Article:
Brody is a first generation undergraduate student at William & Mary majoring in Biology and minoring in Psychology. He is currently working with Dr. Roger Mann as a REU (Research Experiences for  Undergraduates) student in the Virginia Institute of Marine Science (VIMS) Molluscan Ecology Lab to investigate the potential electromagnetic field (EMF) impacts of inter array cables from offshore wind farms on invertebrate species. This project consists of literature review of offshore wind farms, power cable modeling, and previously studied EMF relationships within the marine environment. While previous research in this area is minimal, predominant focused has been on more charismatic (vertebrate) species such as sharks, dolphins, and turtles. Almost no research related to underwater transmission cables and EMF alteration impacts at the neurological level has been done on invertebrate species. Along with literature review, he will be meeting with energy transmission engineers, neurophysiology researchers, and other professionals to determine the significance of these impacts and how they affect neuron communication and function in invertebrates.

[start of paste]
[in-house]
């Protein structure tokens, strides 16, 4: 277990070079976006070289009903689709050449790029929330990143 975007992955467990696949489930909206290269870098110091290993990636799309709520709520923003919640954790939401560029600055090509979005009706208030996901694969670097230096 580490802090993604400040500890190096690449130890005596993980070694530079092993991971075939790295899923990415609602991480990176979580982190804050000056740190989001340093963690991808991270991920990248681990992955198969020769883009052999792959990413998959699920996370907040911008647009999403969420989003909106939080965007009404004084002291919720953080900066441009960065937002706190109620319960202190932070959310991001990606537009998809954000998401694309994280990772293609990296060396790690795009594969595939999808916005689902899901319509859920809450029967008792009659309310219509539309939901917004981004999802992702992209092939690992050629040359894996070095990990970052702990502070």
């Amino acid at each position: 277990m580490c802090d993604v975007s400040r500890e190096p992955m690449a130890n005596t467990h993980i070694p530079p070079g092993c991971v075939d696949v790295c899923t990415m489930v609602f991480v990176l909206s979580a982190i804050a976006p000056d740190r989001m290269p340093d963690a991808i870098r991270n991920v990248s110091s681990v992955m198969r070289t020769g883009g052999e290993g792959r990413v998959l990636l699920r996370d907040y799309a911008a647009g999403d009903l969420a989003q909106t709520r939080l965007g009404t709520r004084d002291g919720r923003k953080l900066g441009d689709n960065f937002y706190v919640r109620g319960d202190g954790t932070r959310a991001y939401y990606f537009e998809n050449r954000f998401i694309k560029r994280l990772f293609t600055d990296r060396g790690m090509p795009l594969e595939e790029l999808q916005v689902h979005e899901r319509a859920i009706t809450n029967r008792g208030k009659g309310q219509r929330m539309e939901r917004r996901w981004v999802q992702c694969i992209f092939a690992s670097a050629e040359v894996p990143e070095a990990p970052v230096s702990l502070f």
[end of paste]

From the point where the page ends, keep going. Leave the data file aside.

Austin Sanchez: Undergraduate Student at the University of Texas at Austin, TX

My name is Austin Sanchez and I am a 2nd year student majoring in Environmental Engineering at the University of Texas. I joined the Ocean Engineering Group’s research team in the spring of my 1st year and I’ve been working with them since then. My role is on the experimental side. I’ve been working a project in which we are trying to optimize jet speeds in a clam dredge. I’ve been designing the clam dredge manifold and jets with 3D software and 3D printing them here on campus. There have been many challenges and logistical obstacles along the way, however participating in this research has been a great opportunity for me and I’ve experienced a lot of growth because of it.

Rebecca Walsh: Undergraduate Student at the University of Richmond, Richmond, VA

Becca is an undergraduate at the University of Richmond studying biology, environmental studies, and geography. She spent the summer working with Dr. Robert Leaf at the University of Southern Mississippi Gulf Coast research lab, researching the caloric content of forage fish in the Gulf of Mexico. Through direct sampling, spatial, temporal, and age based trends of caloric content were investigated. Throughout the summer, she developed skills in sampling, new lab techniques, and coding. During the summer, she was also able to participate in NOAA SEAMAP ground fish survey. Becca is currently working on a paper remotely with Dr. Leaf and as part of her honors thesis that will be finished in spring 2023 when she graduates from Richmond.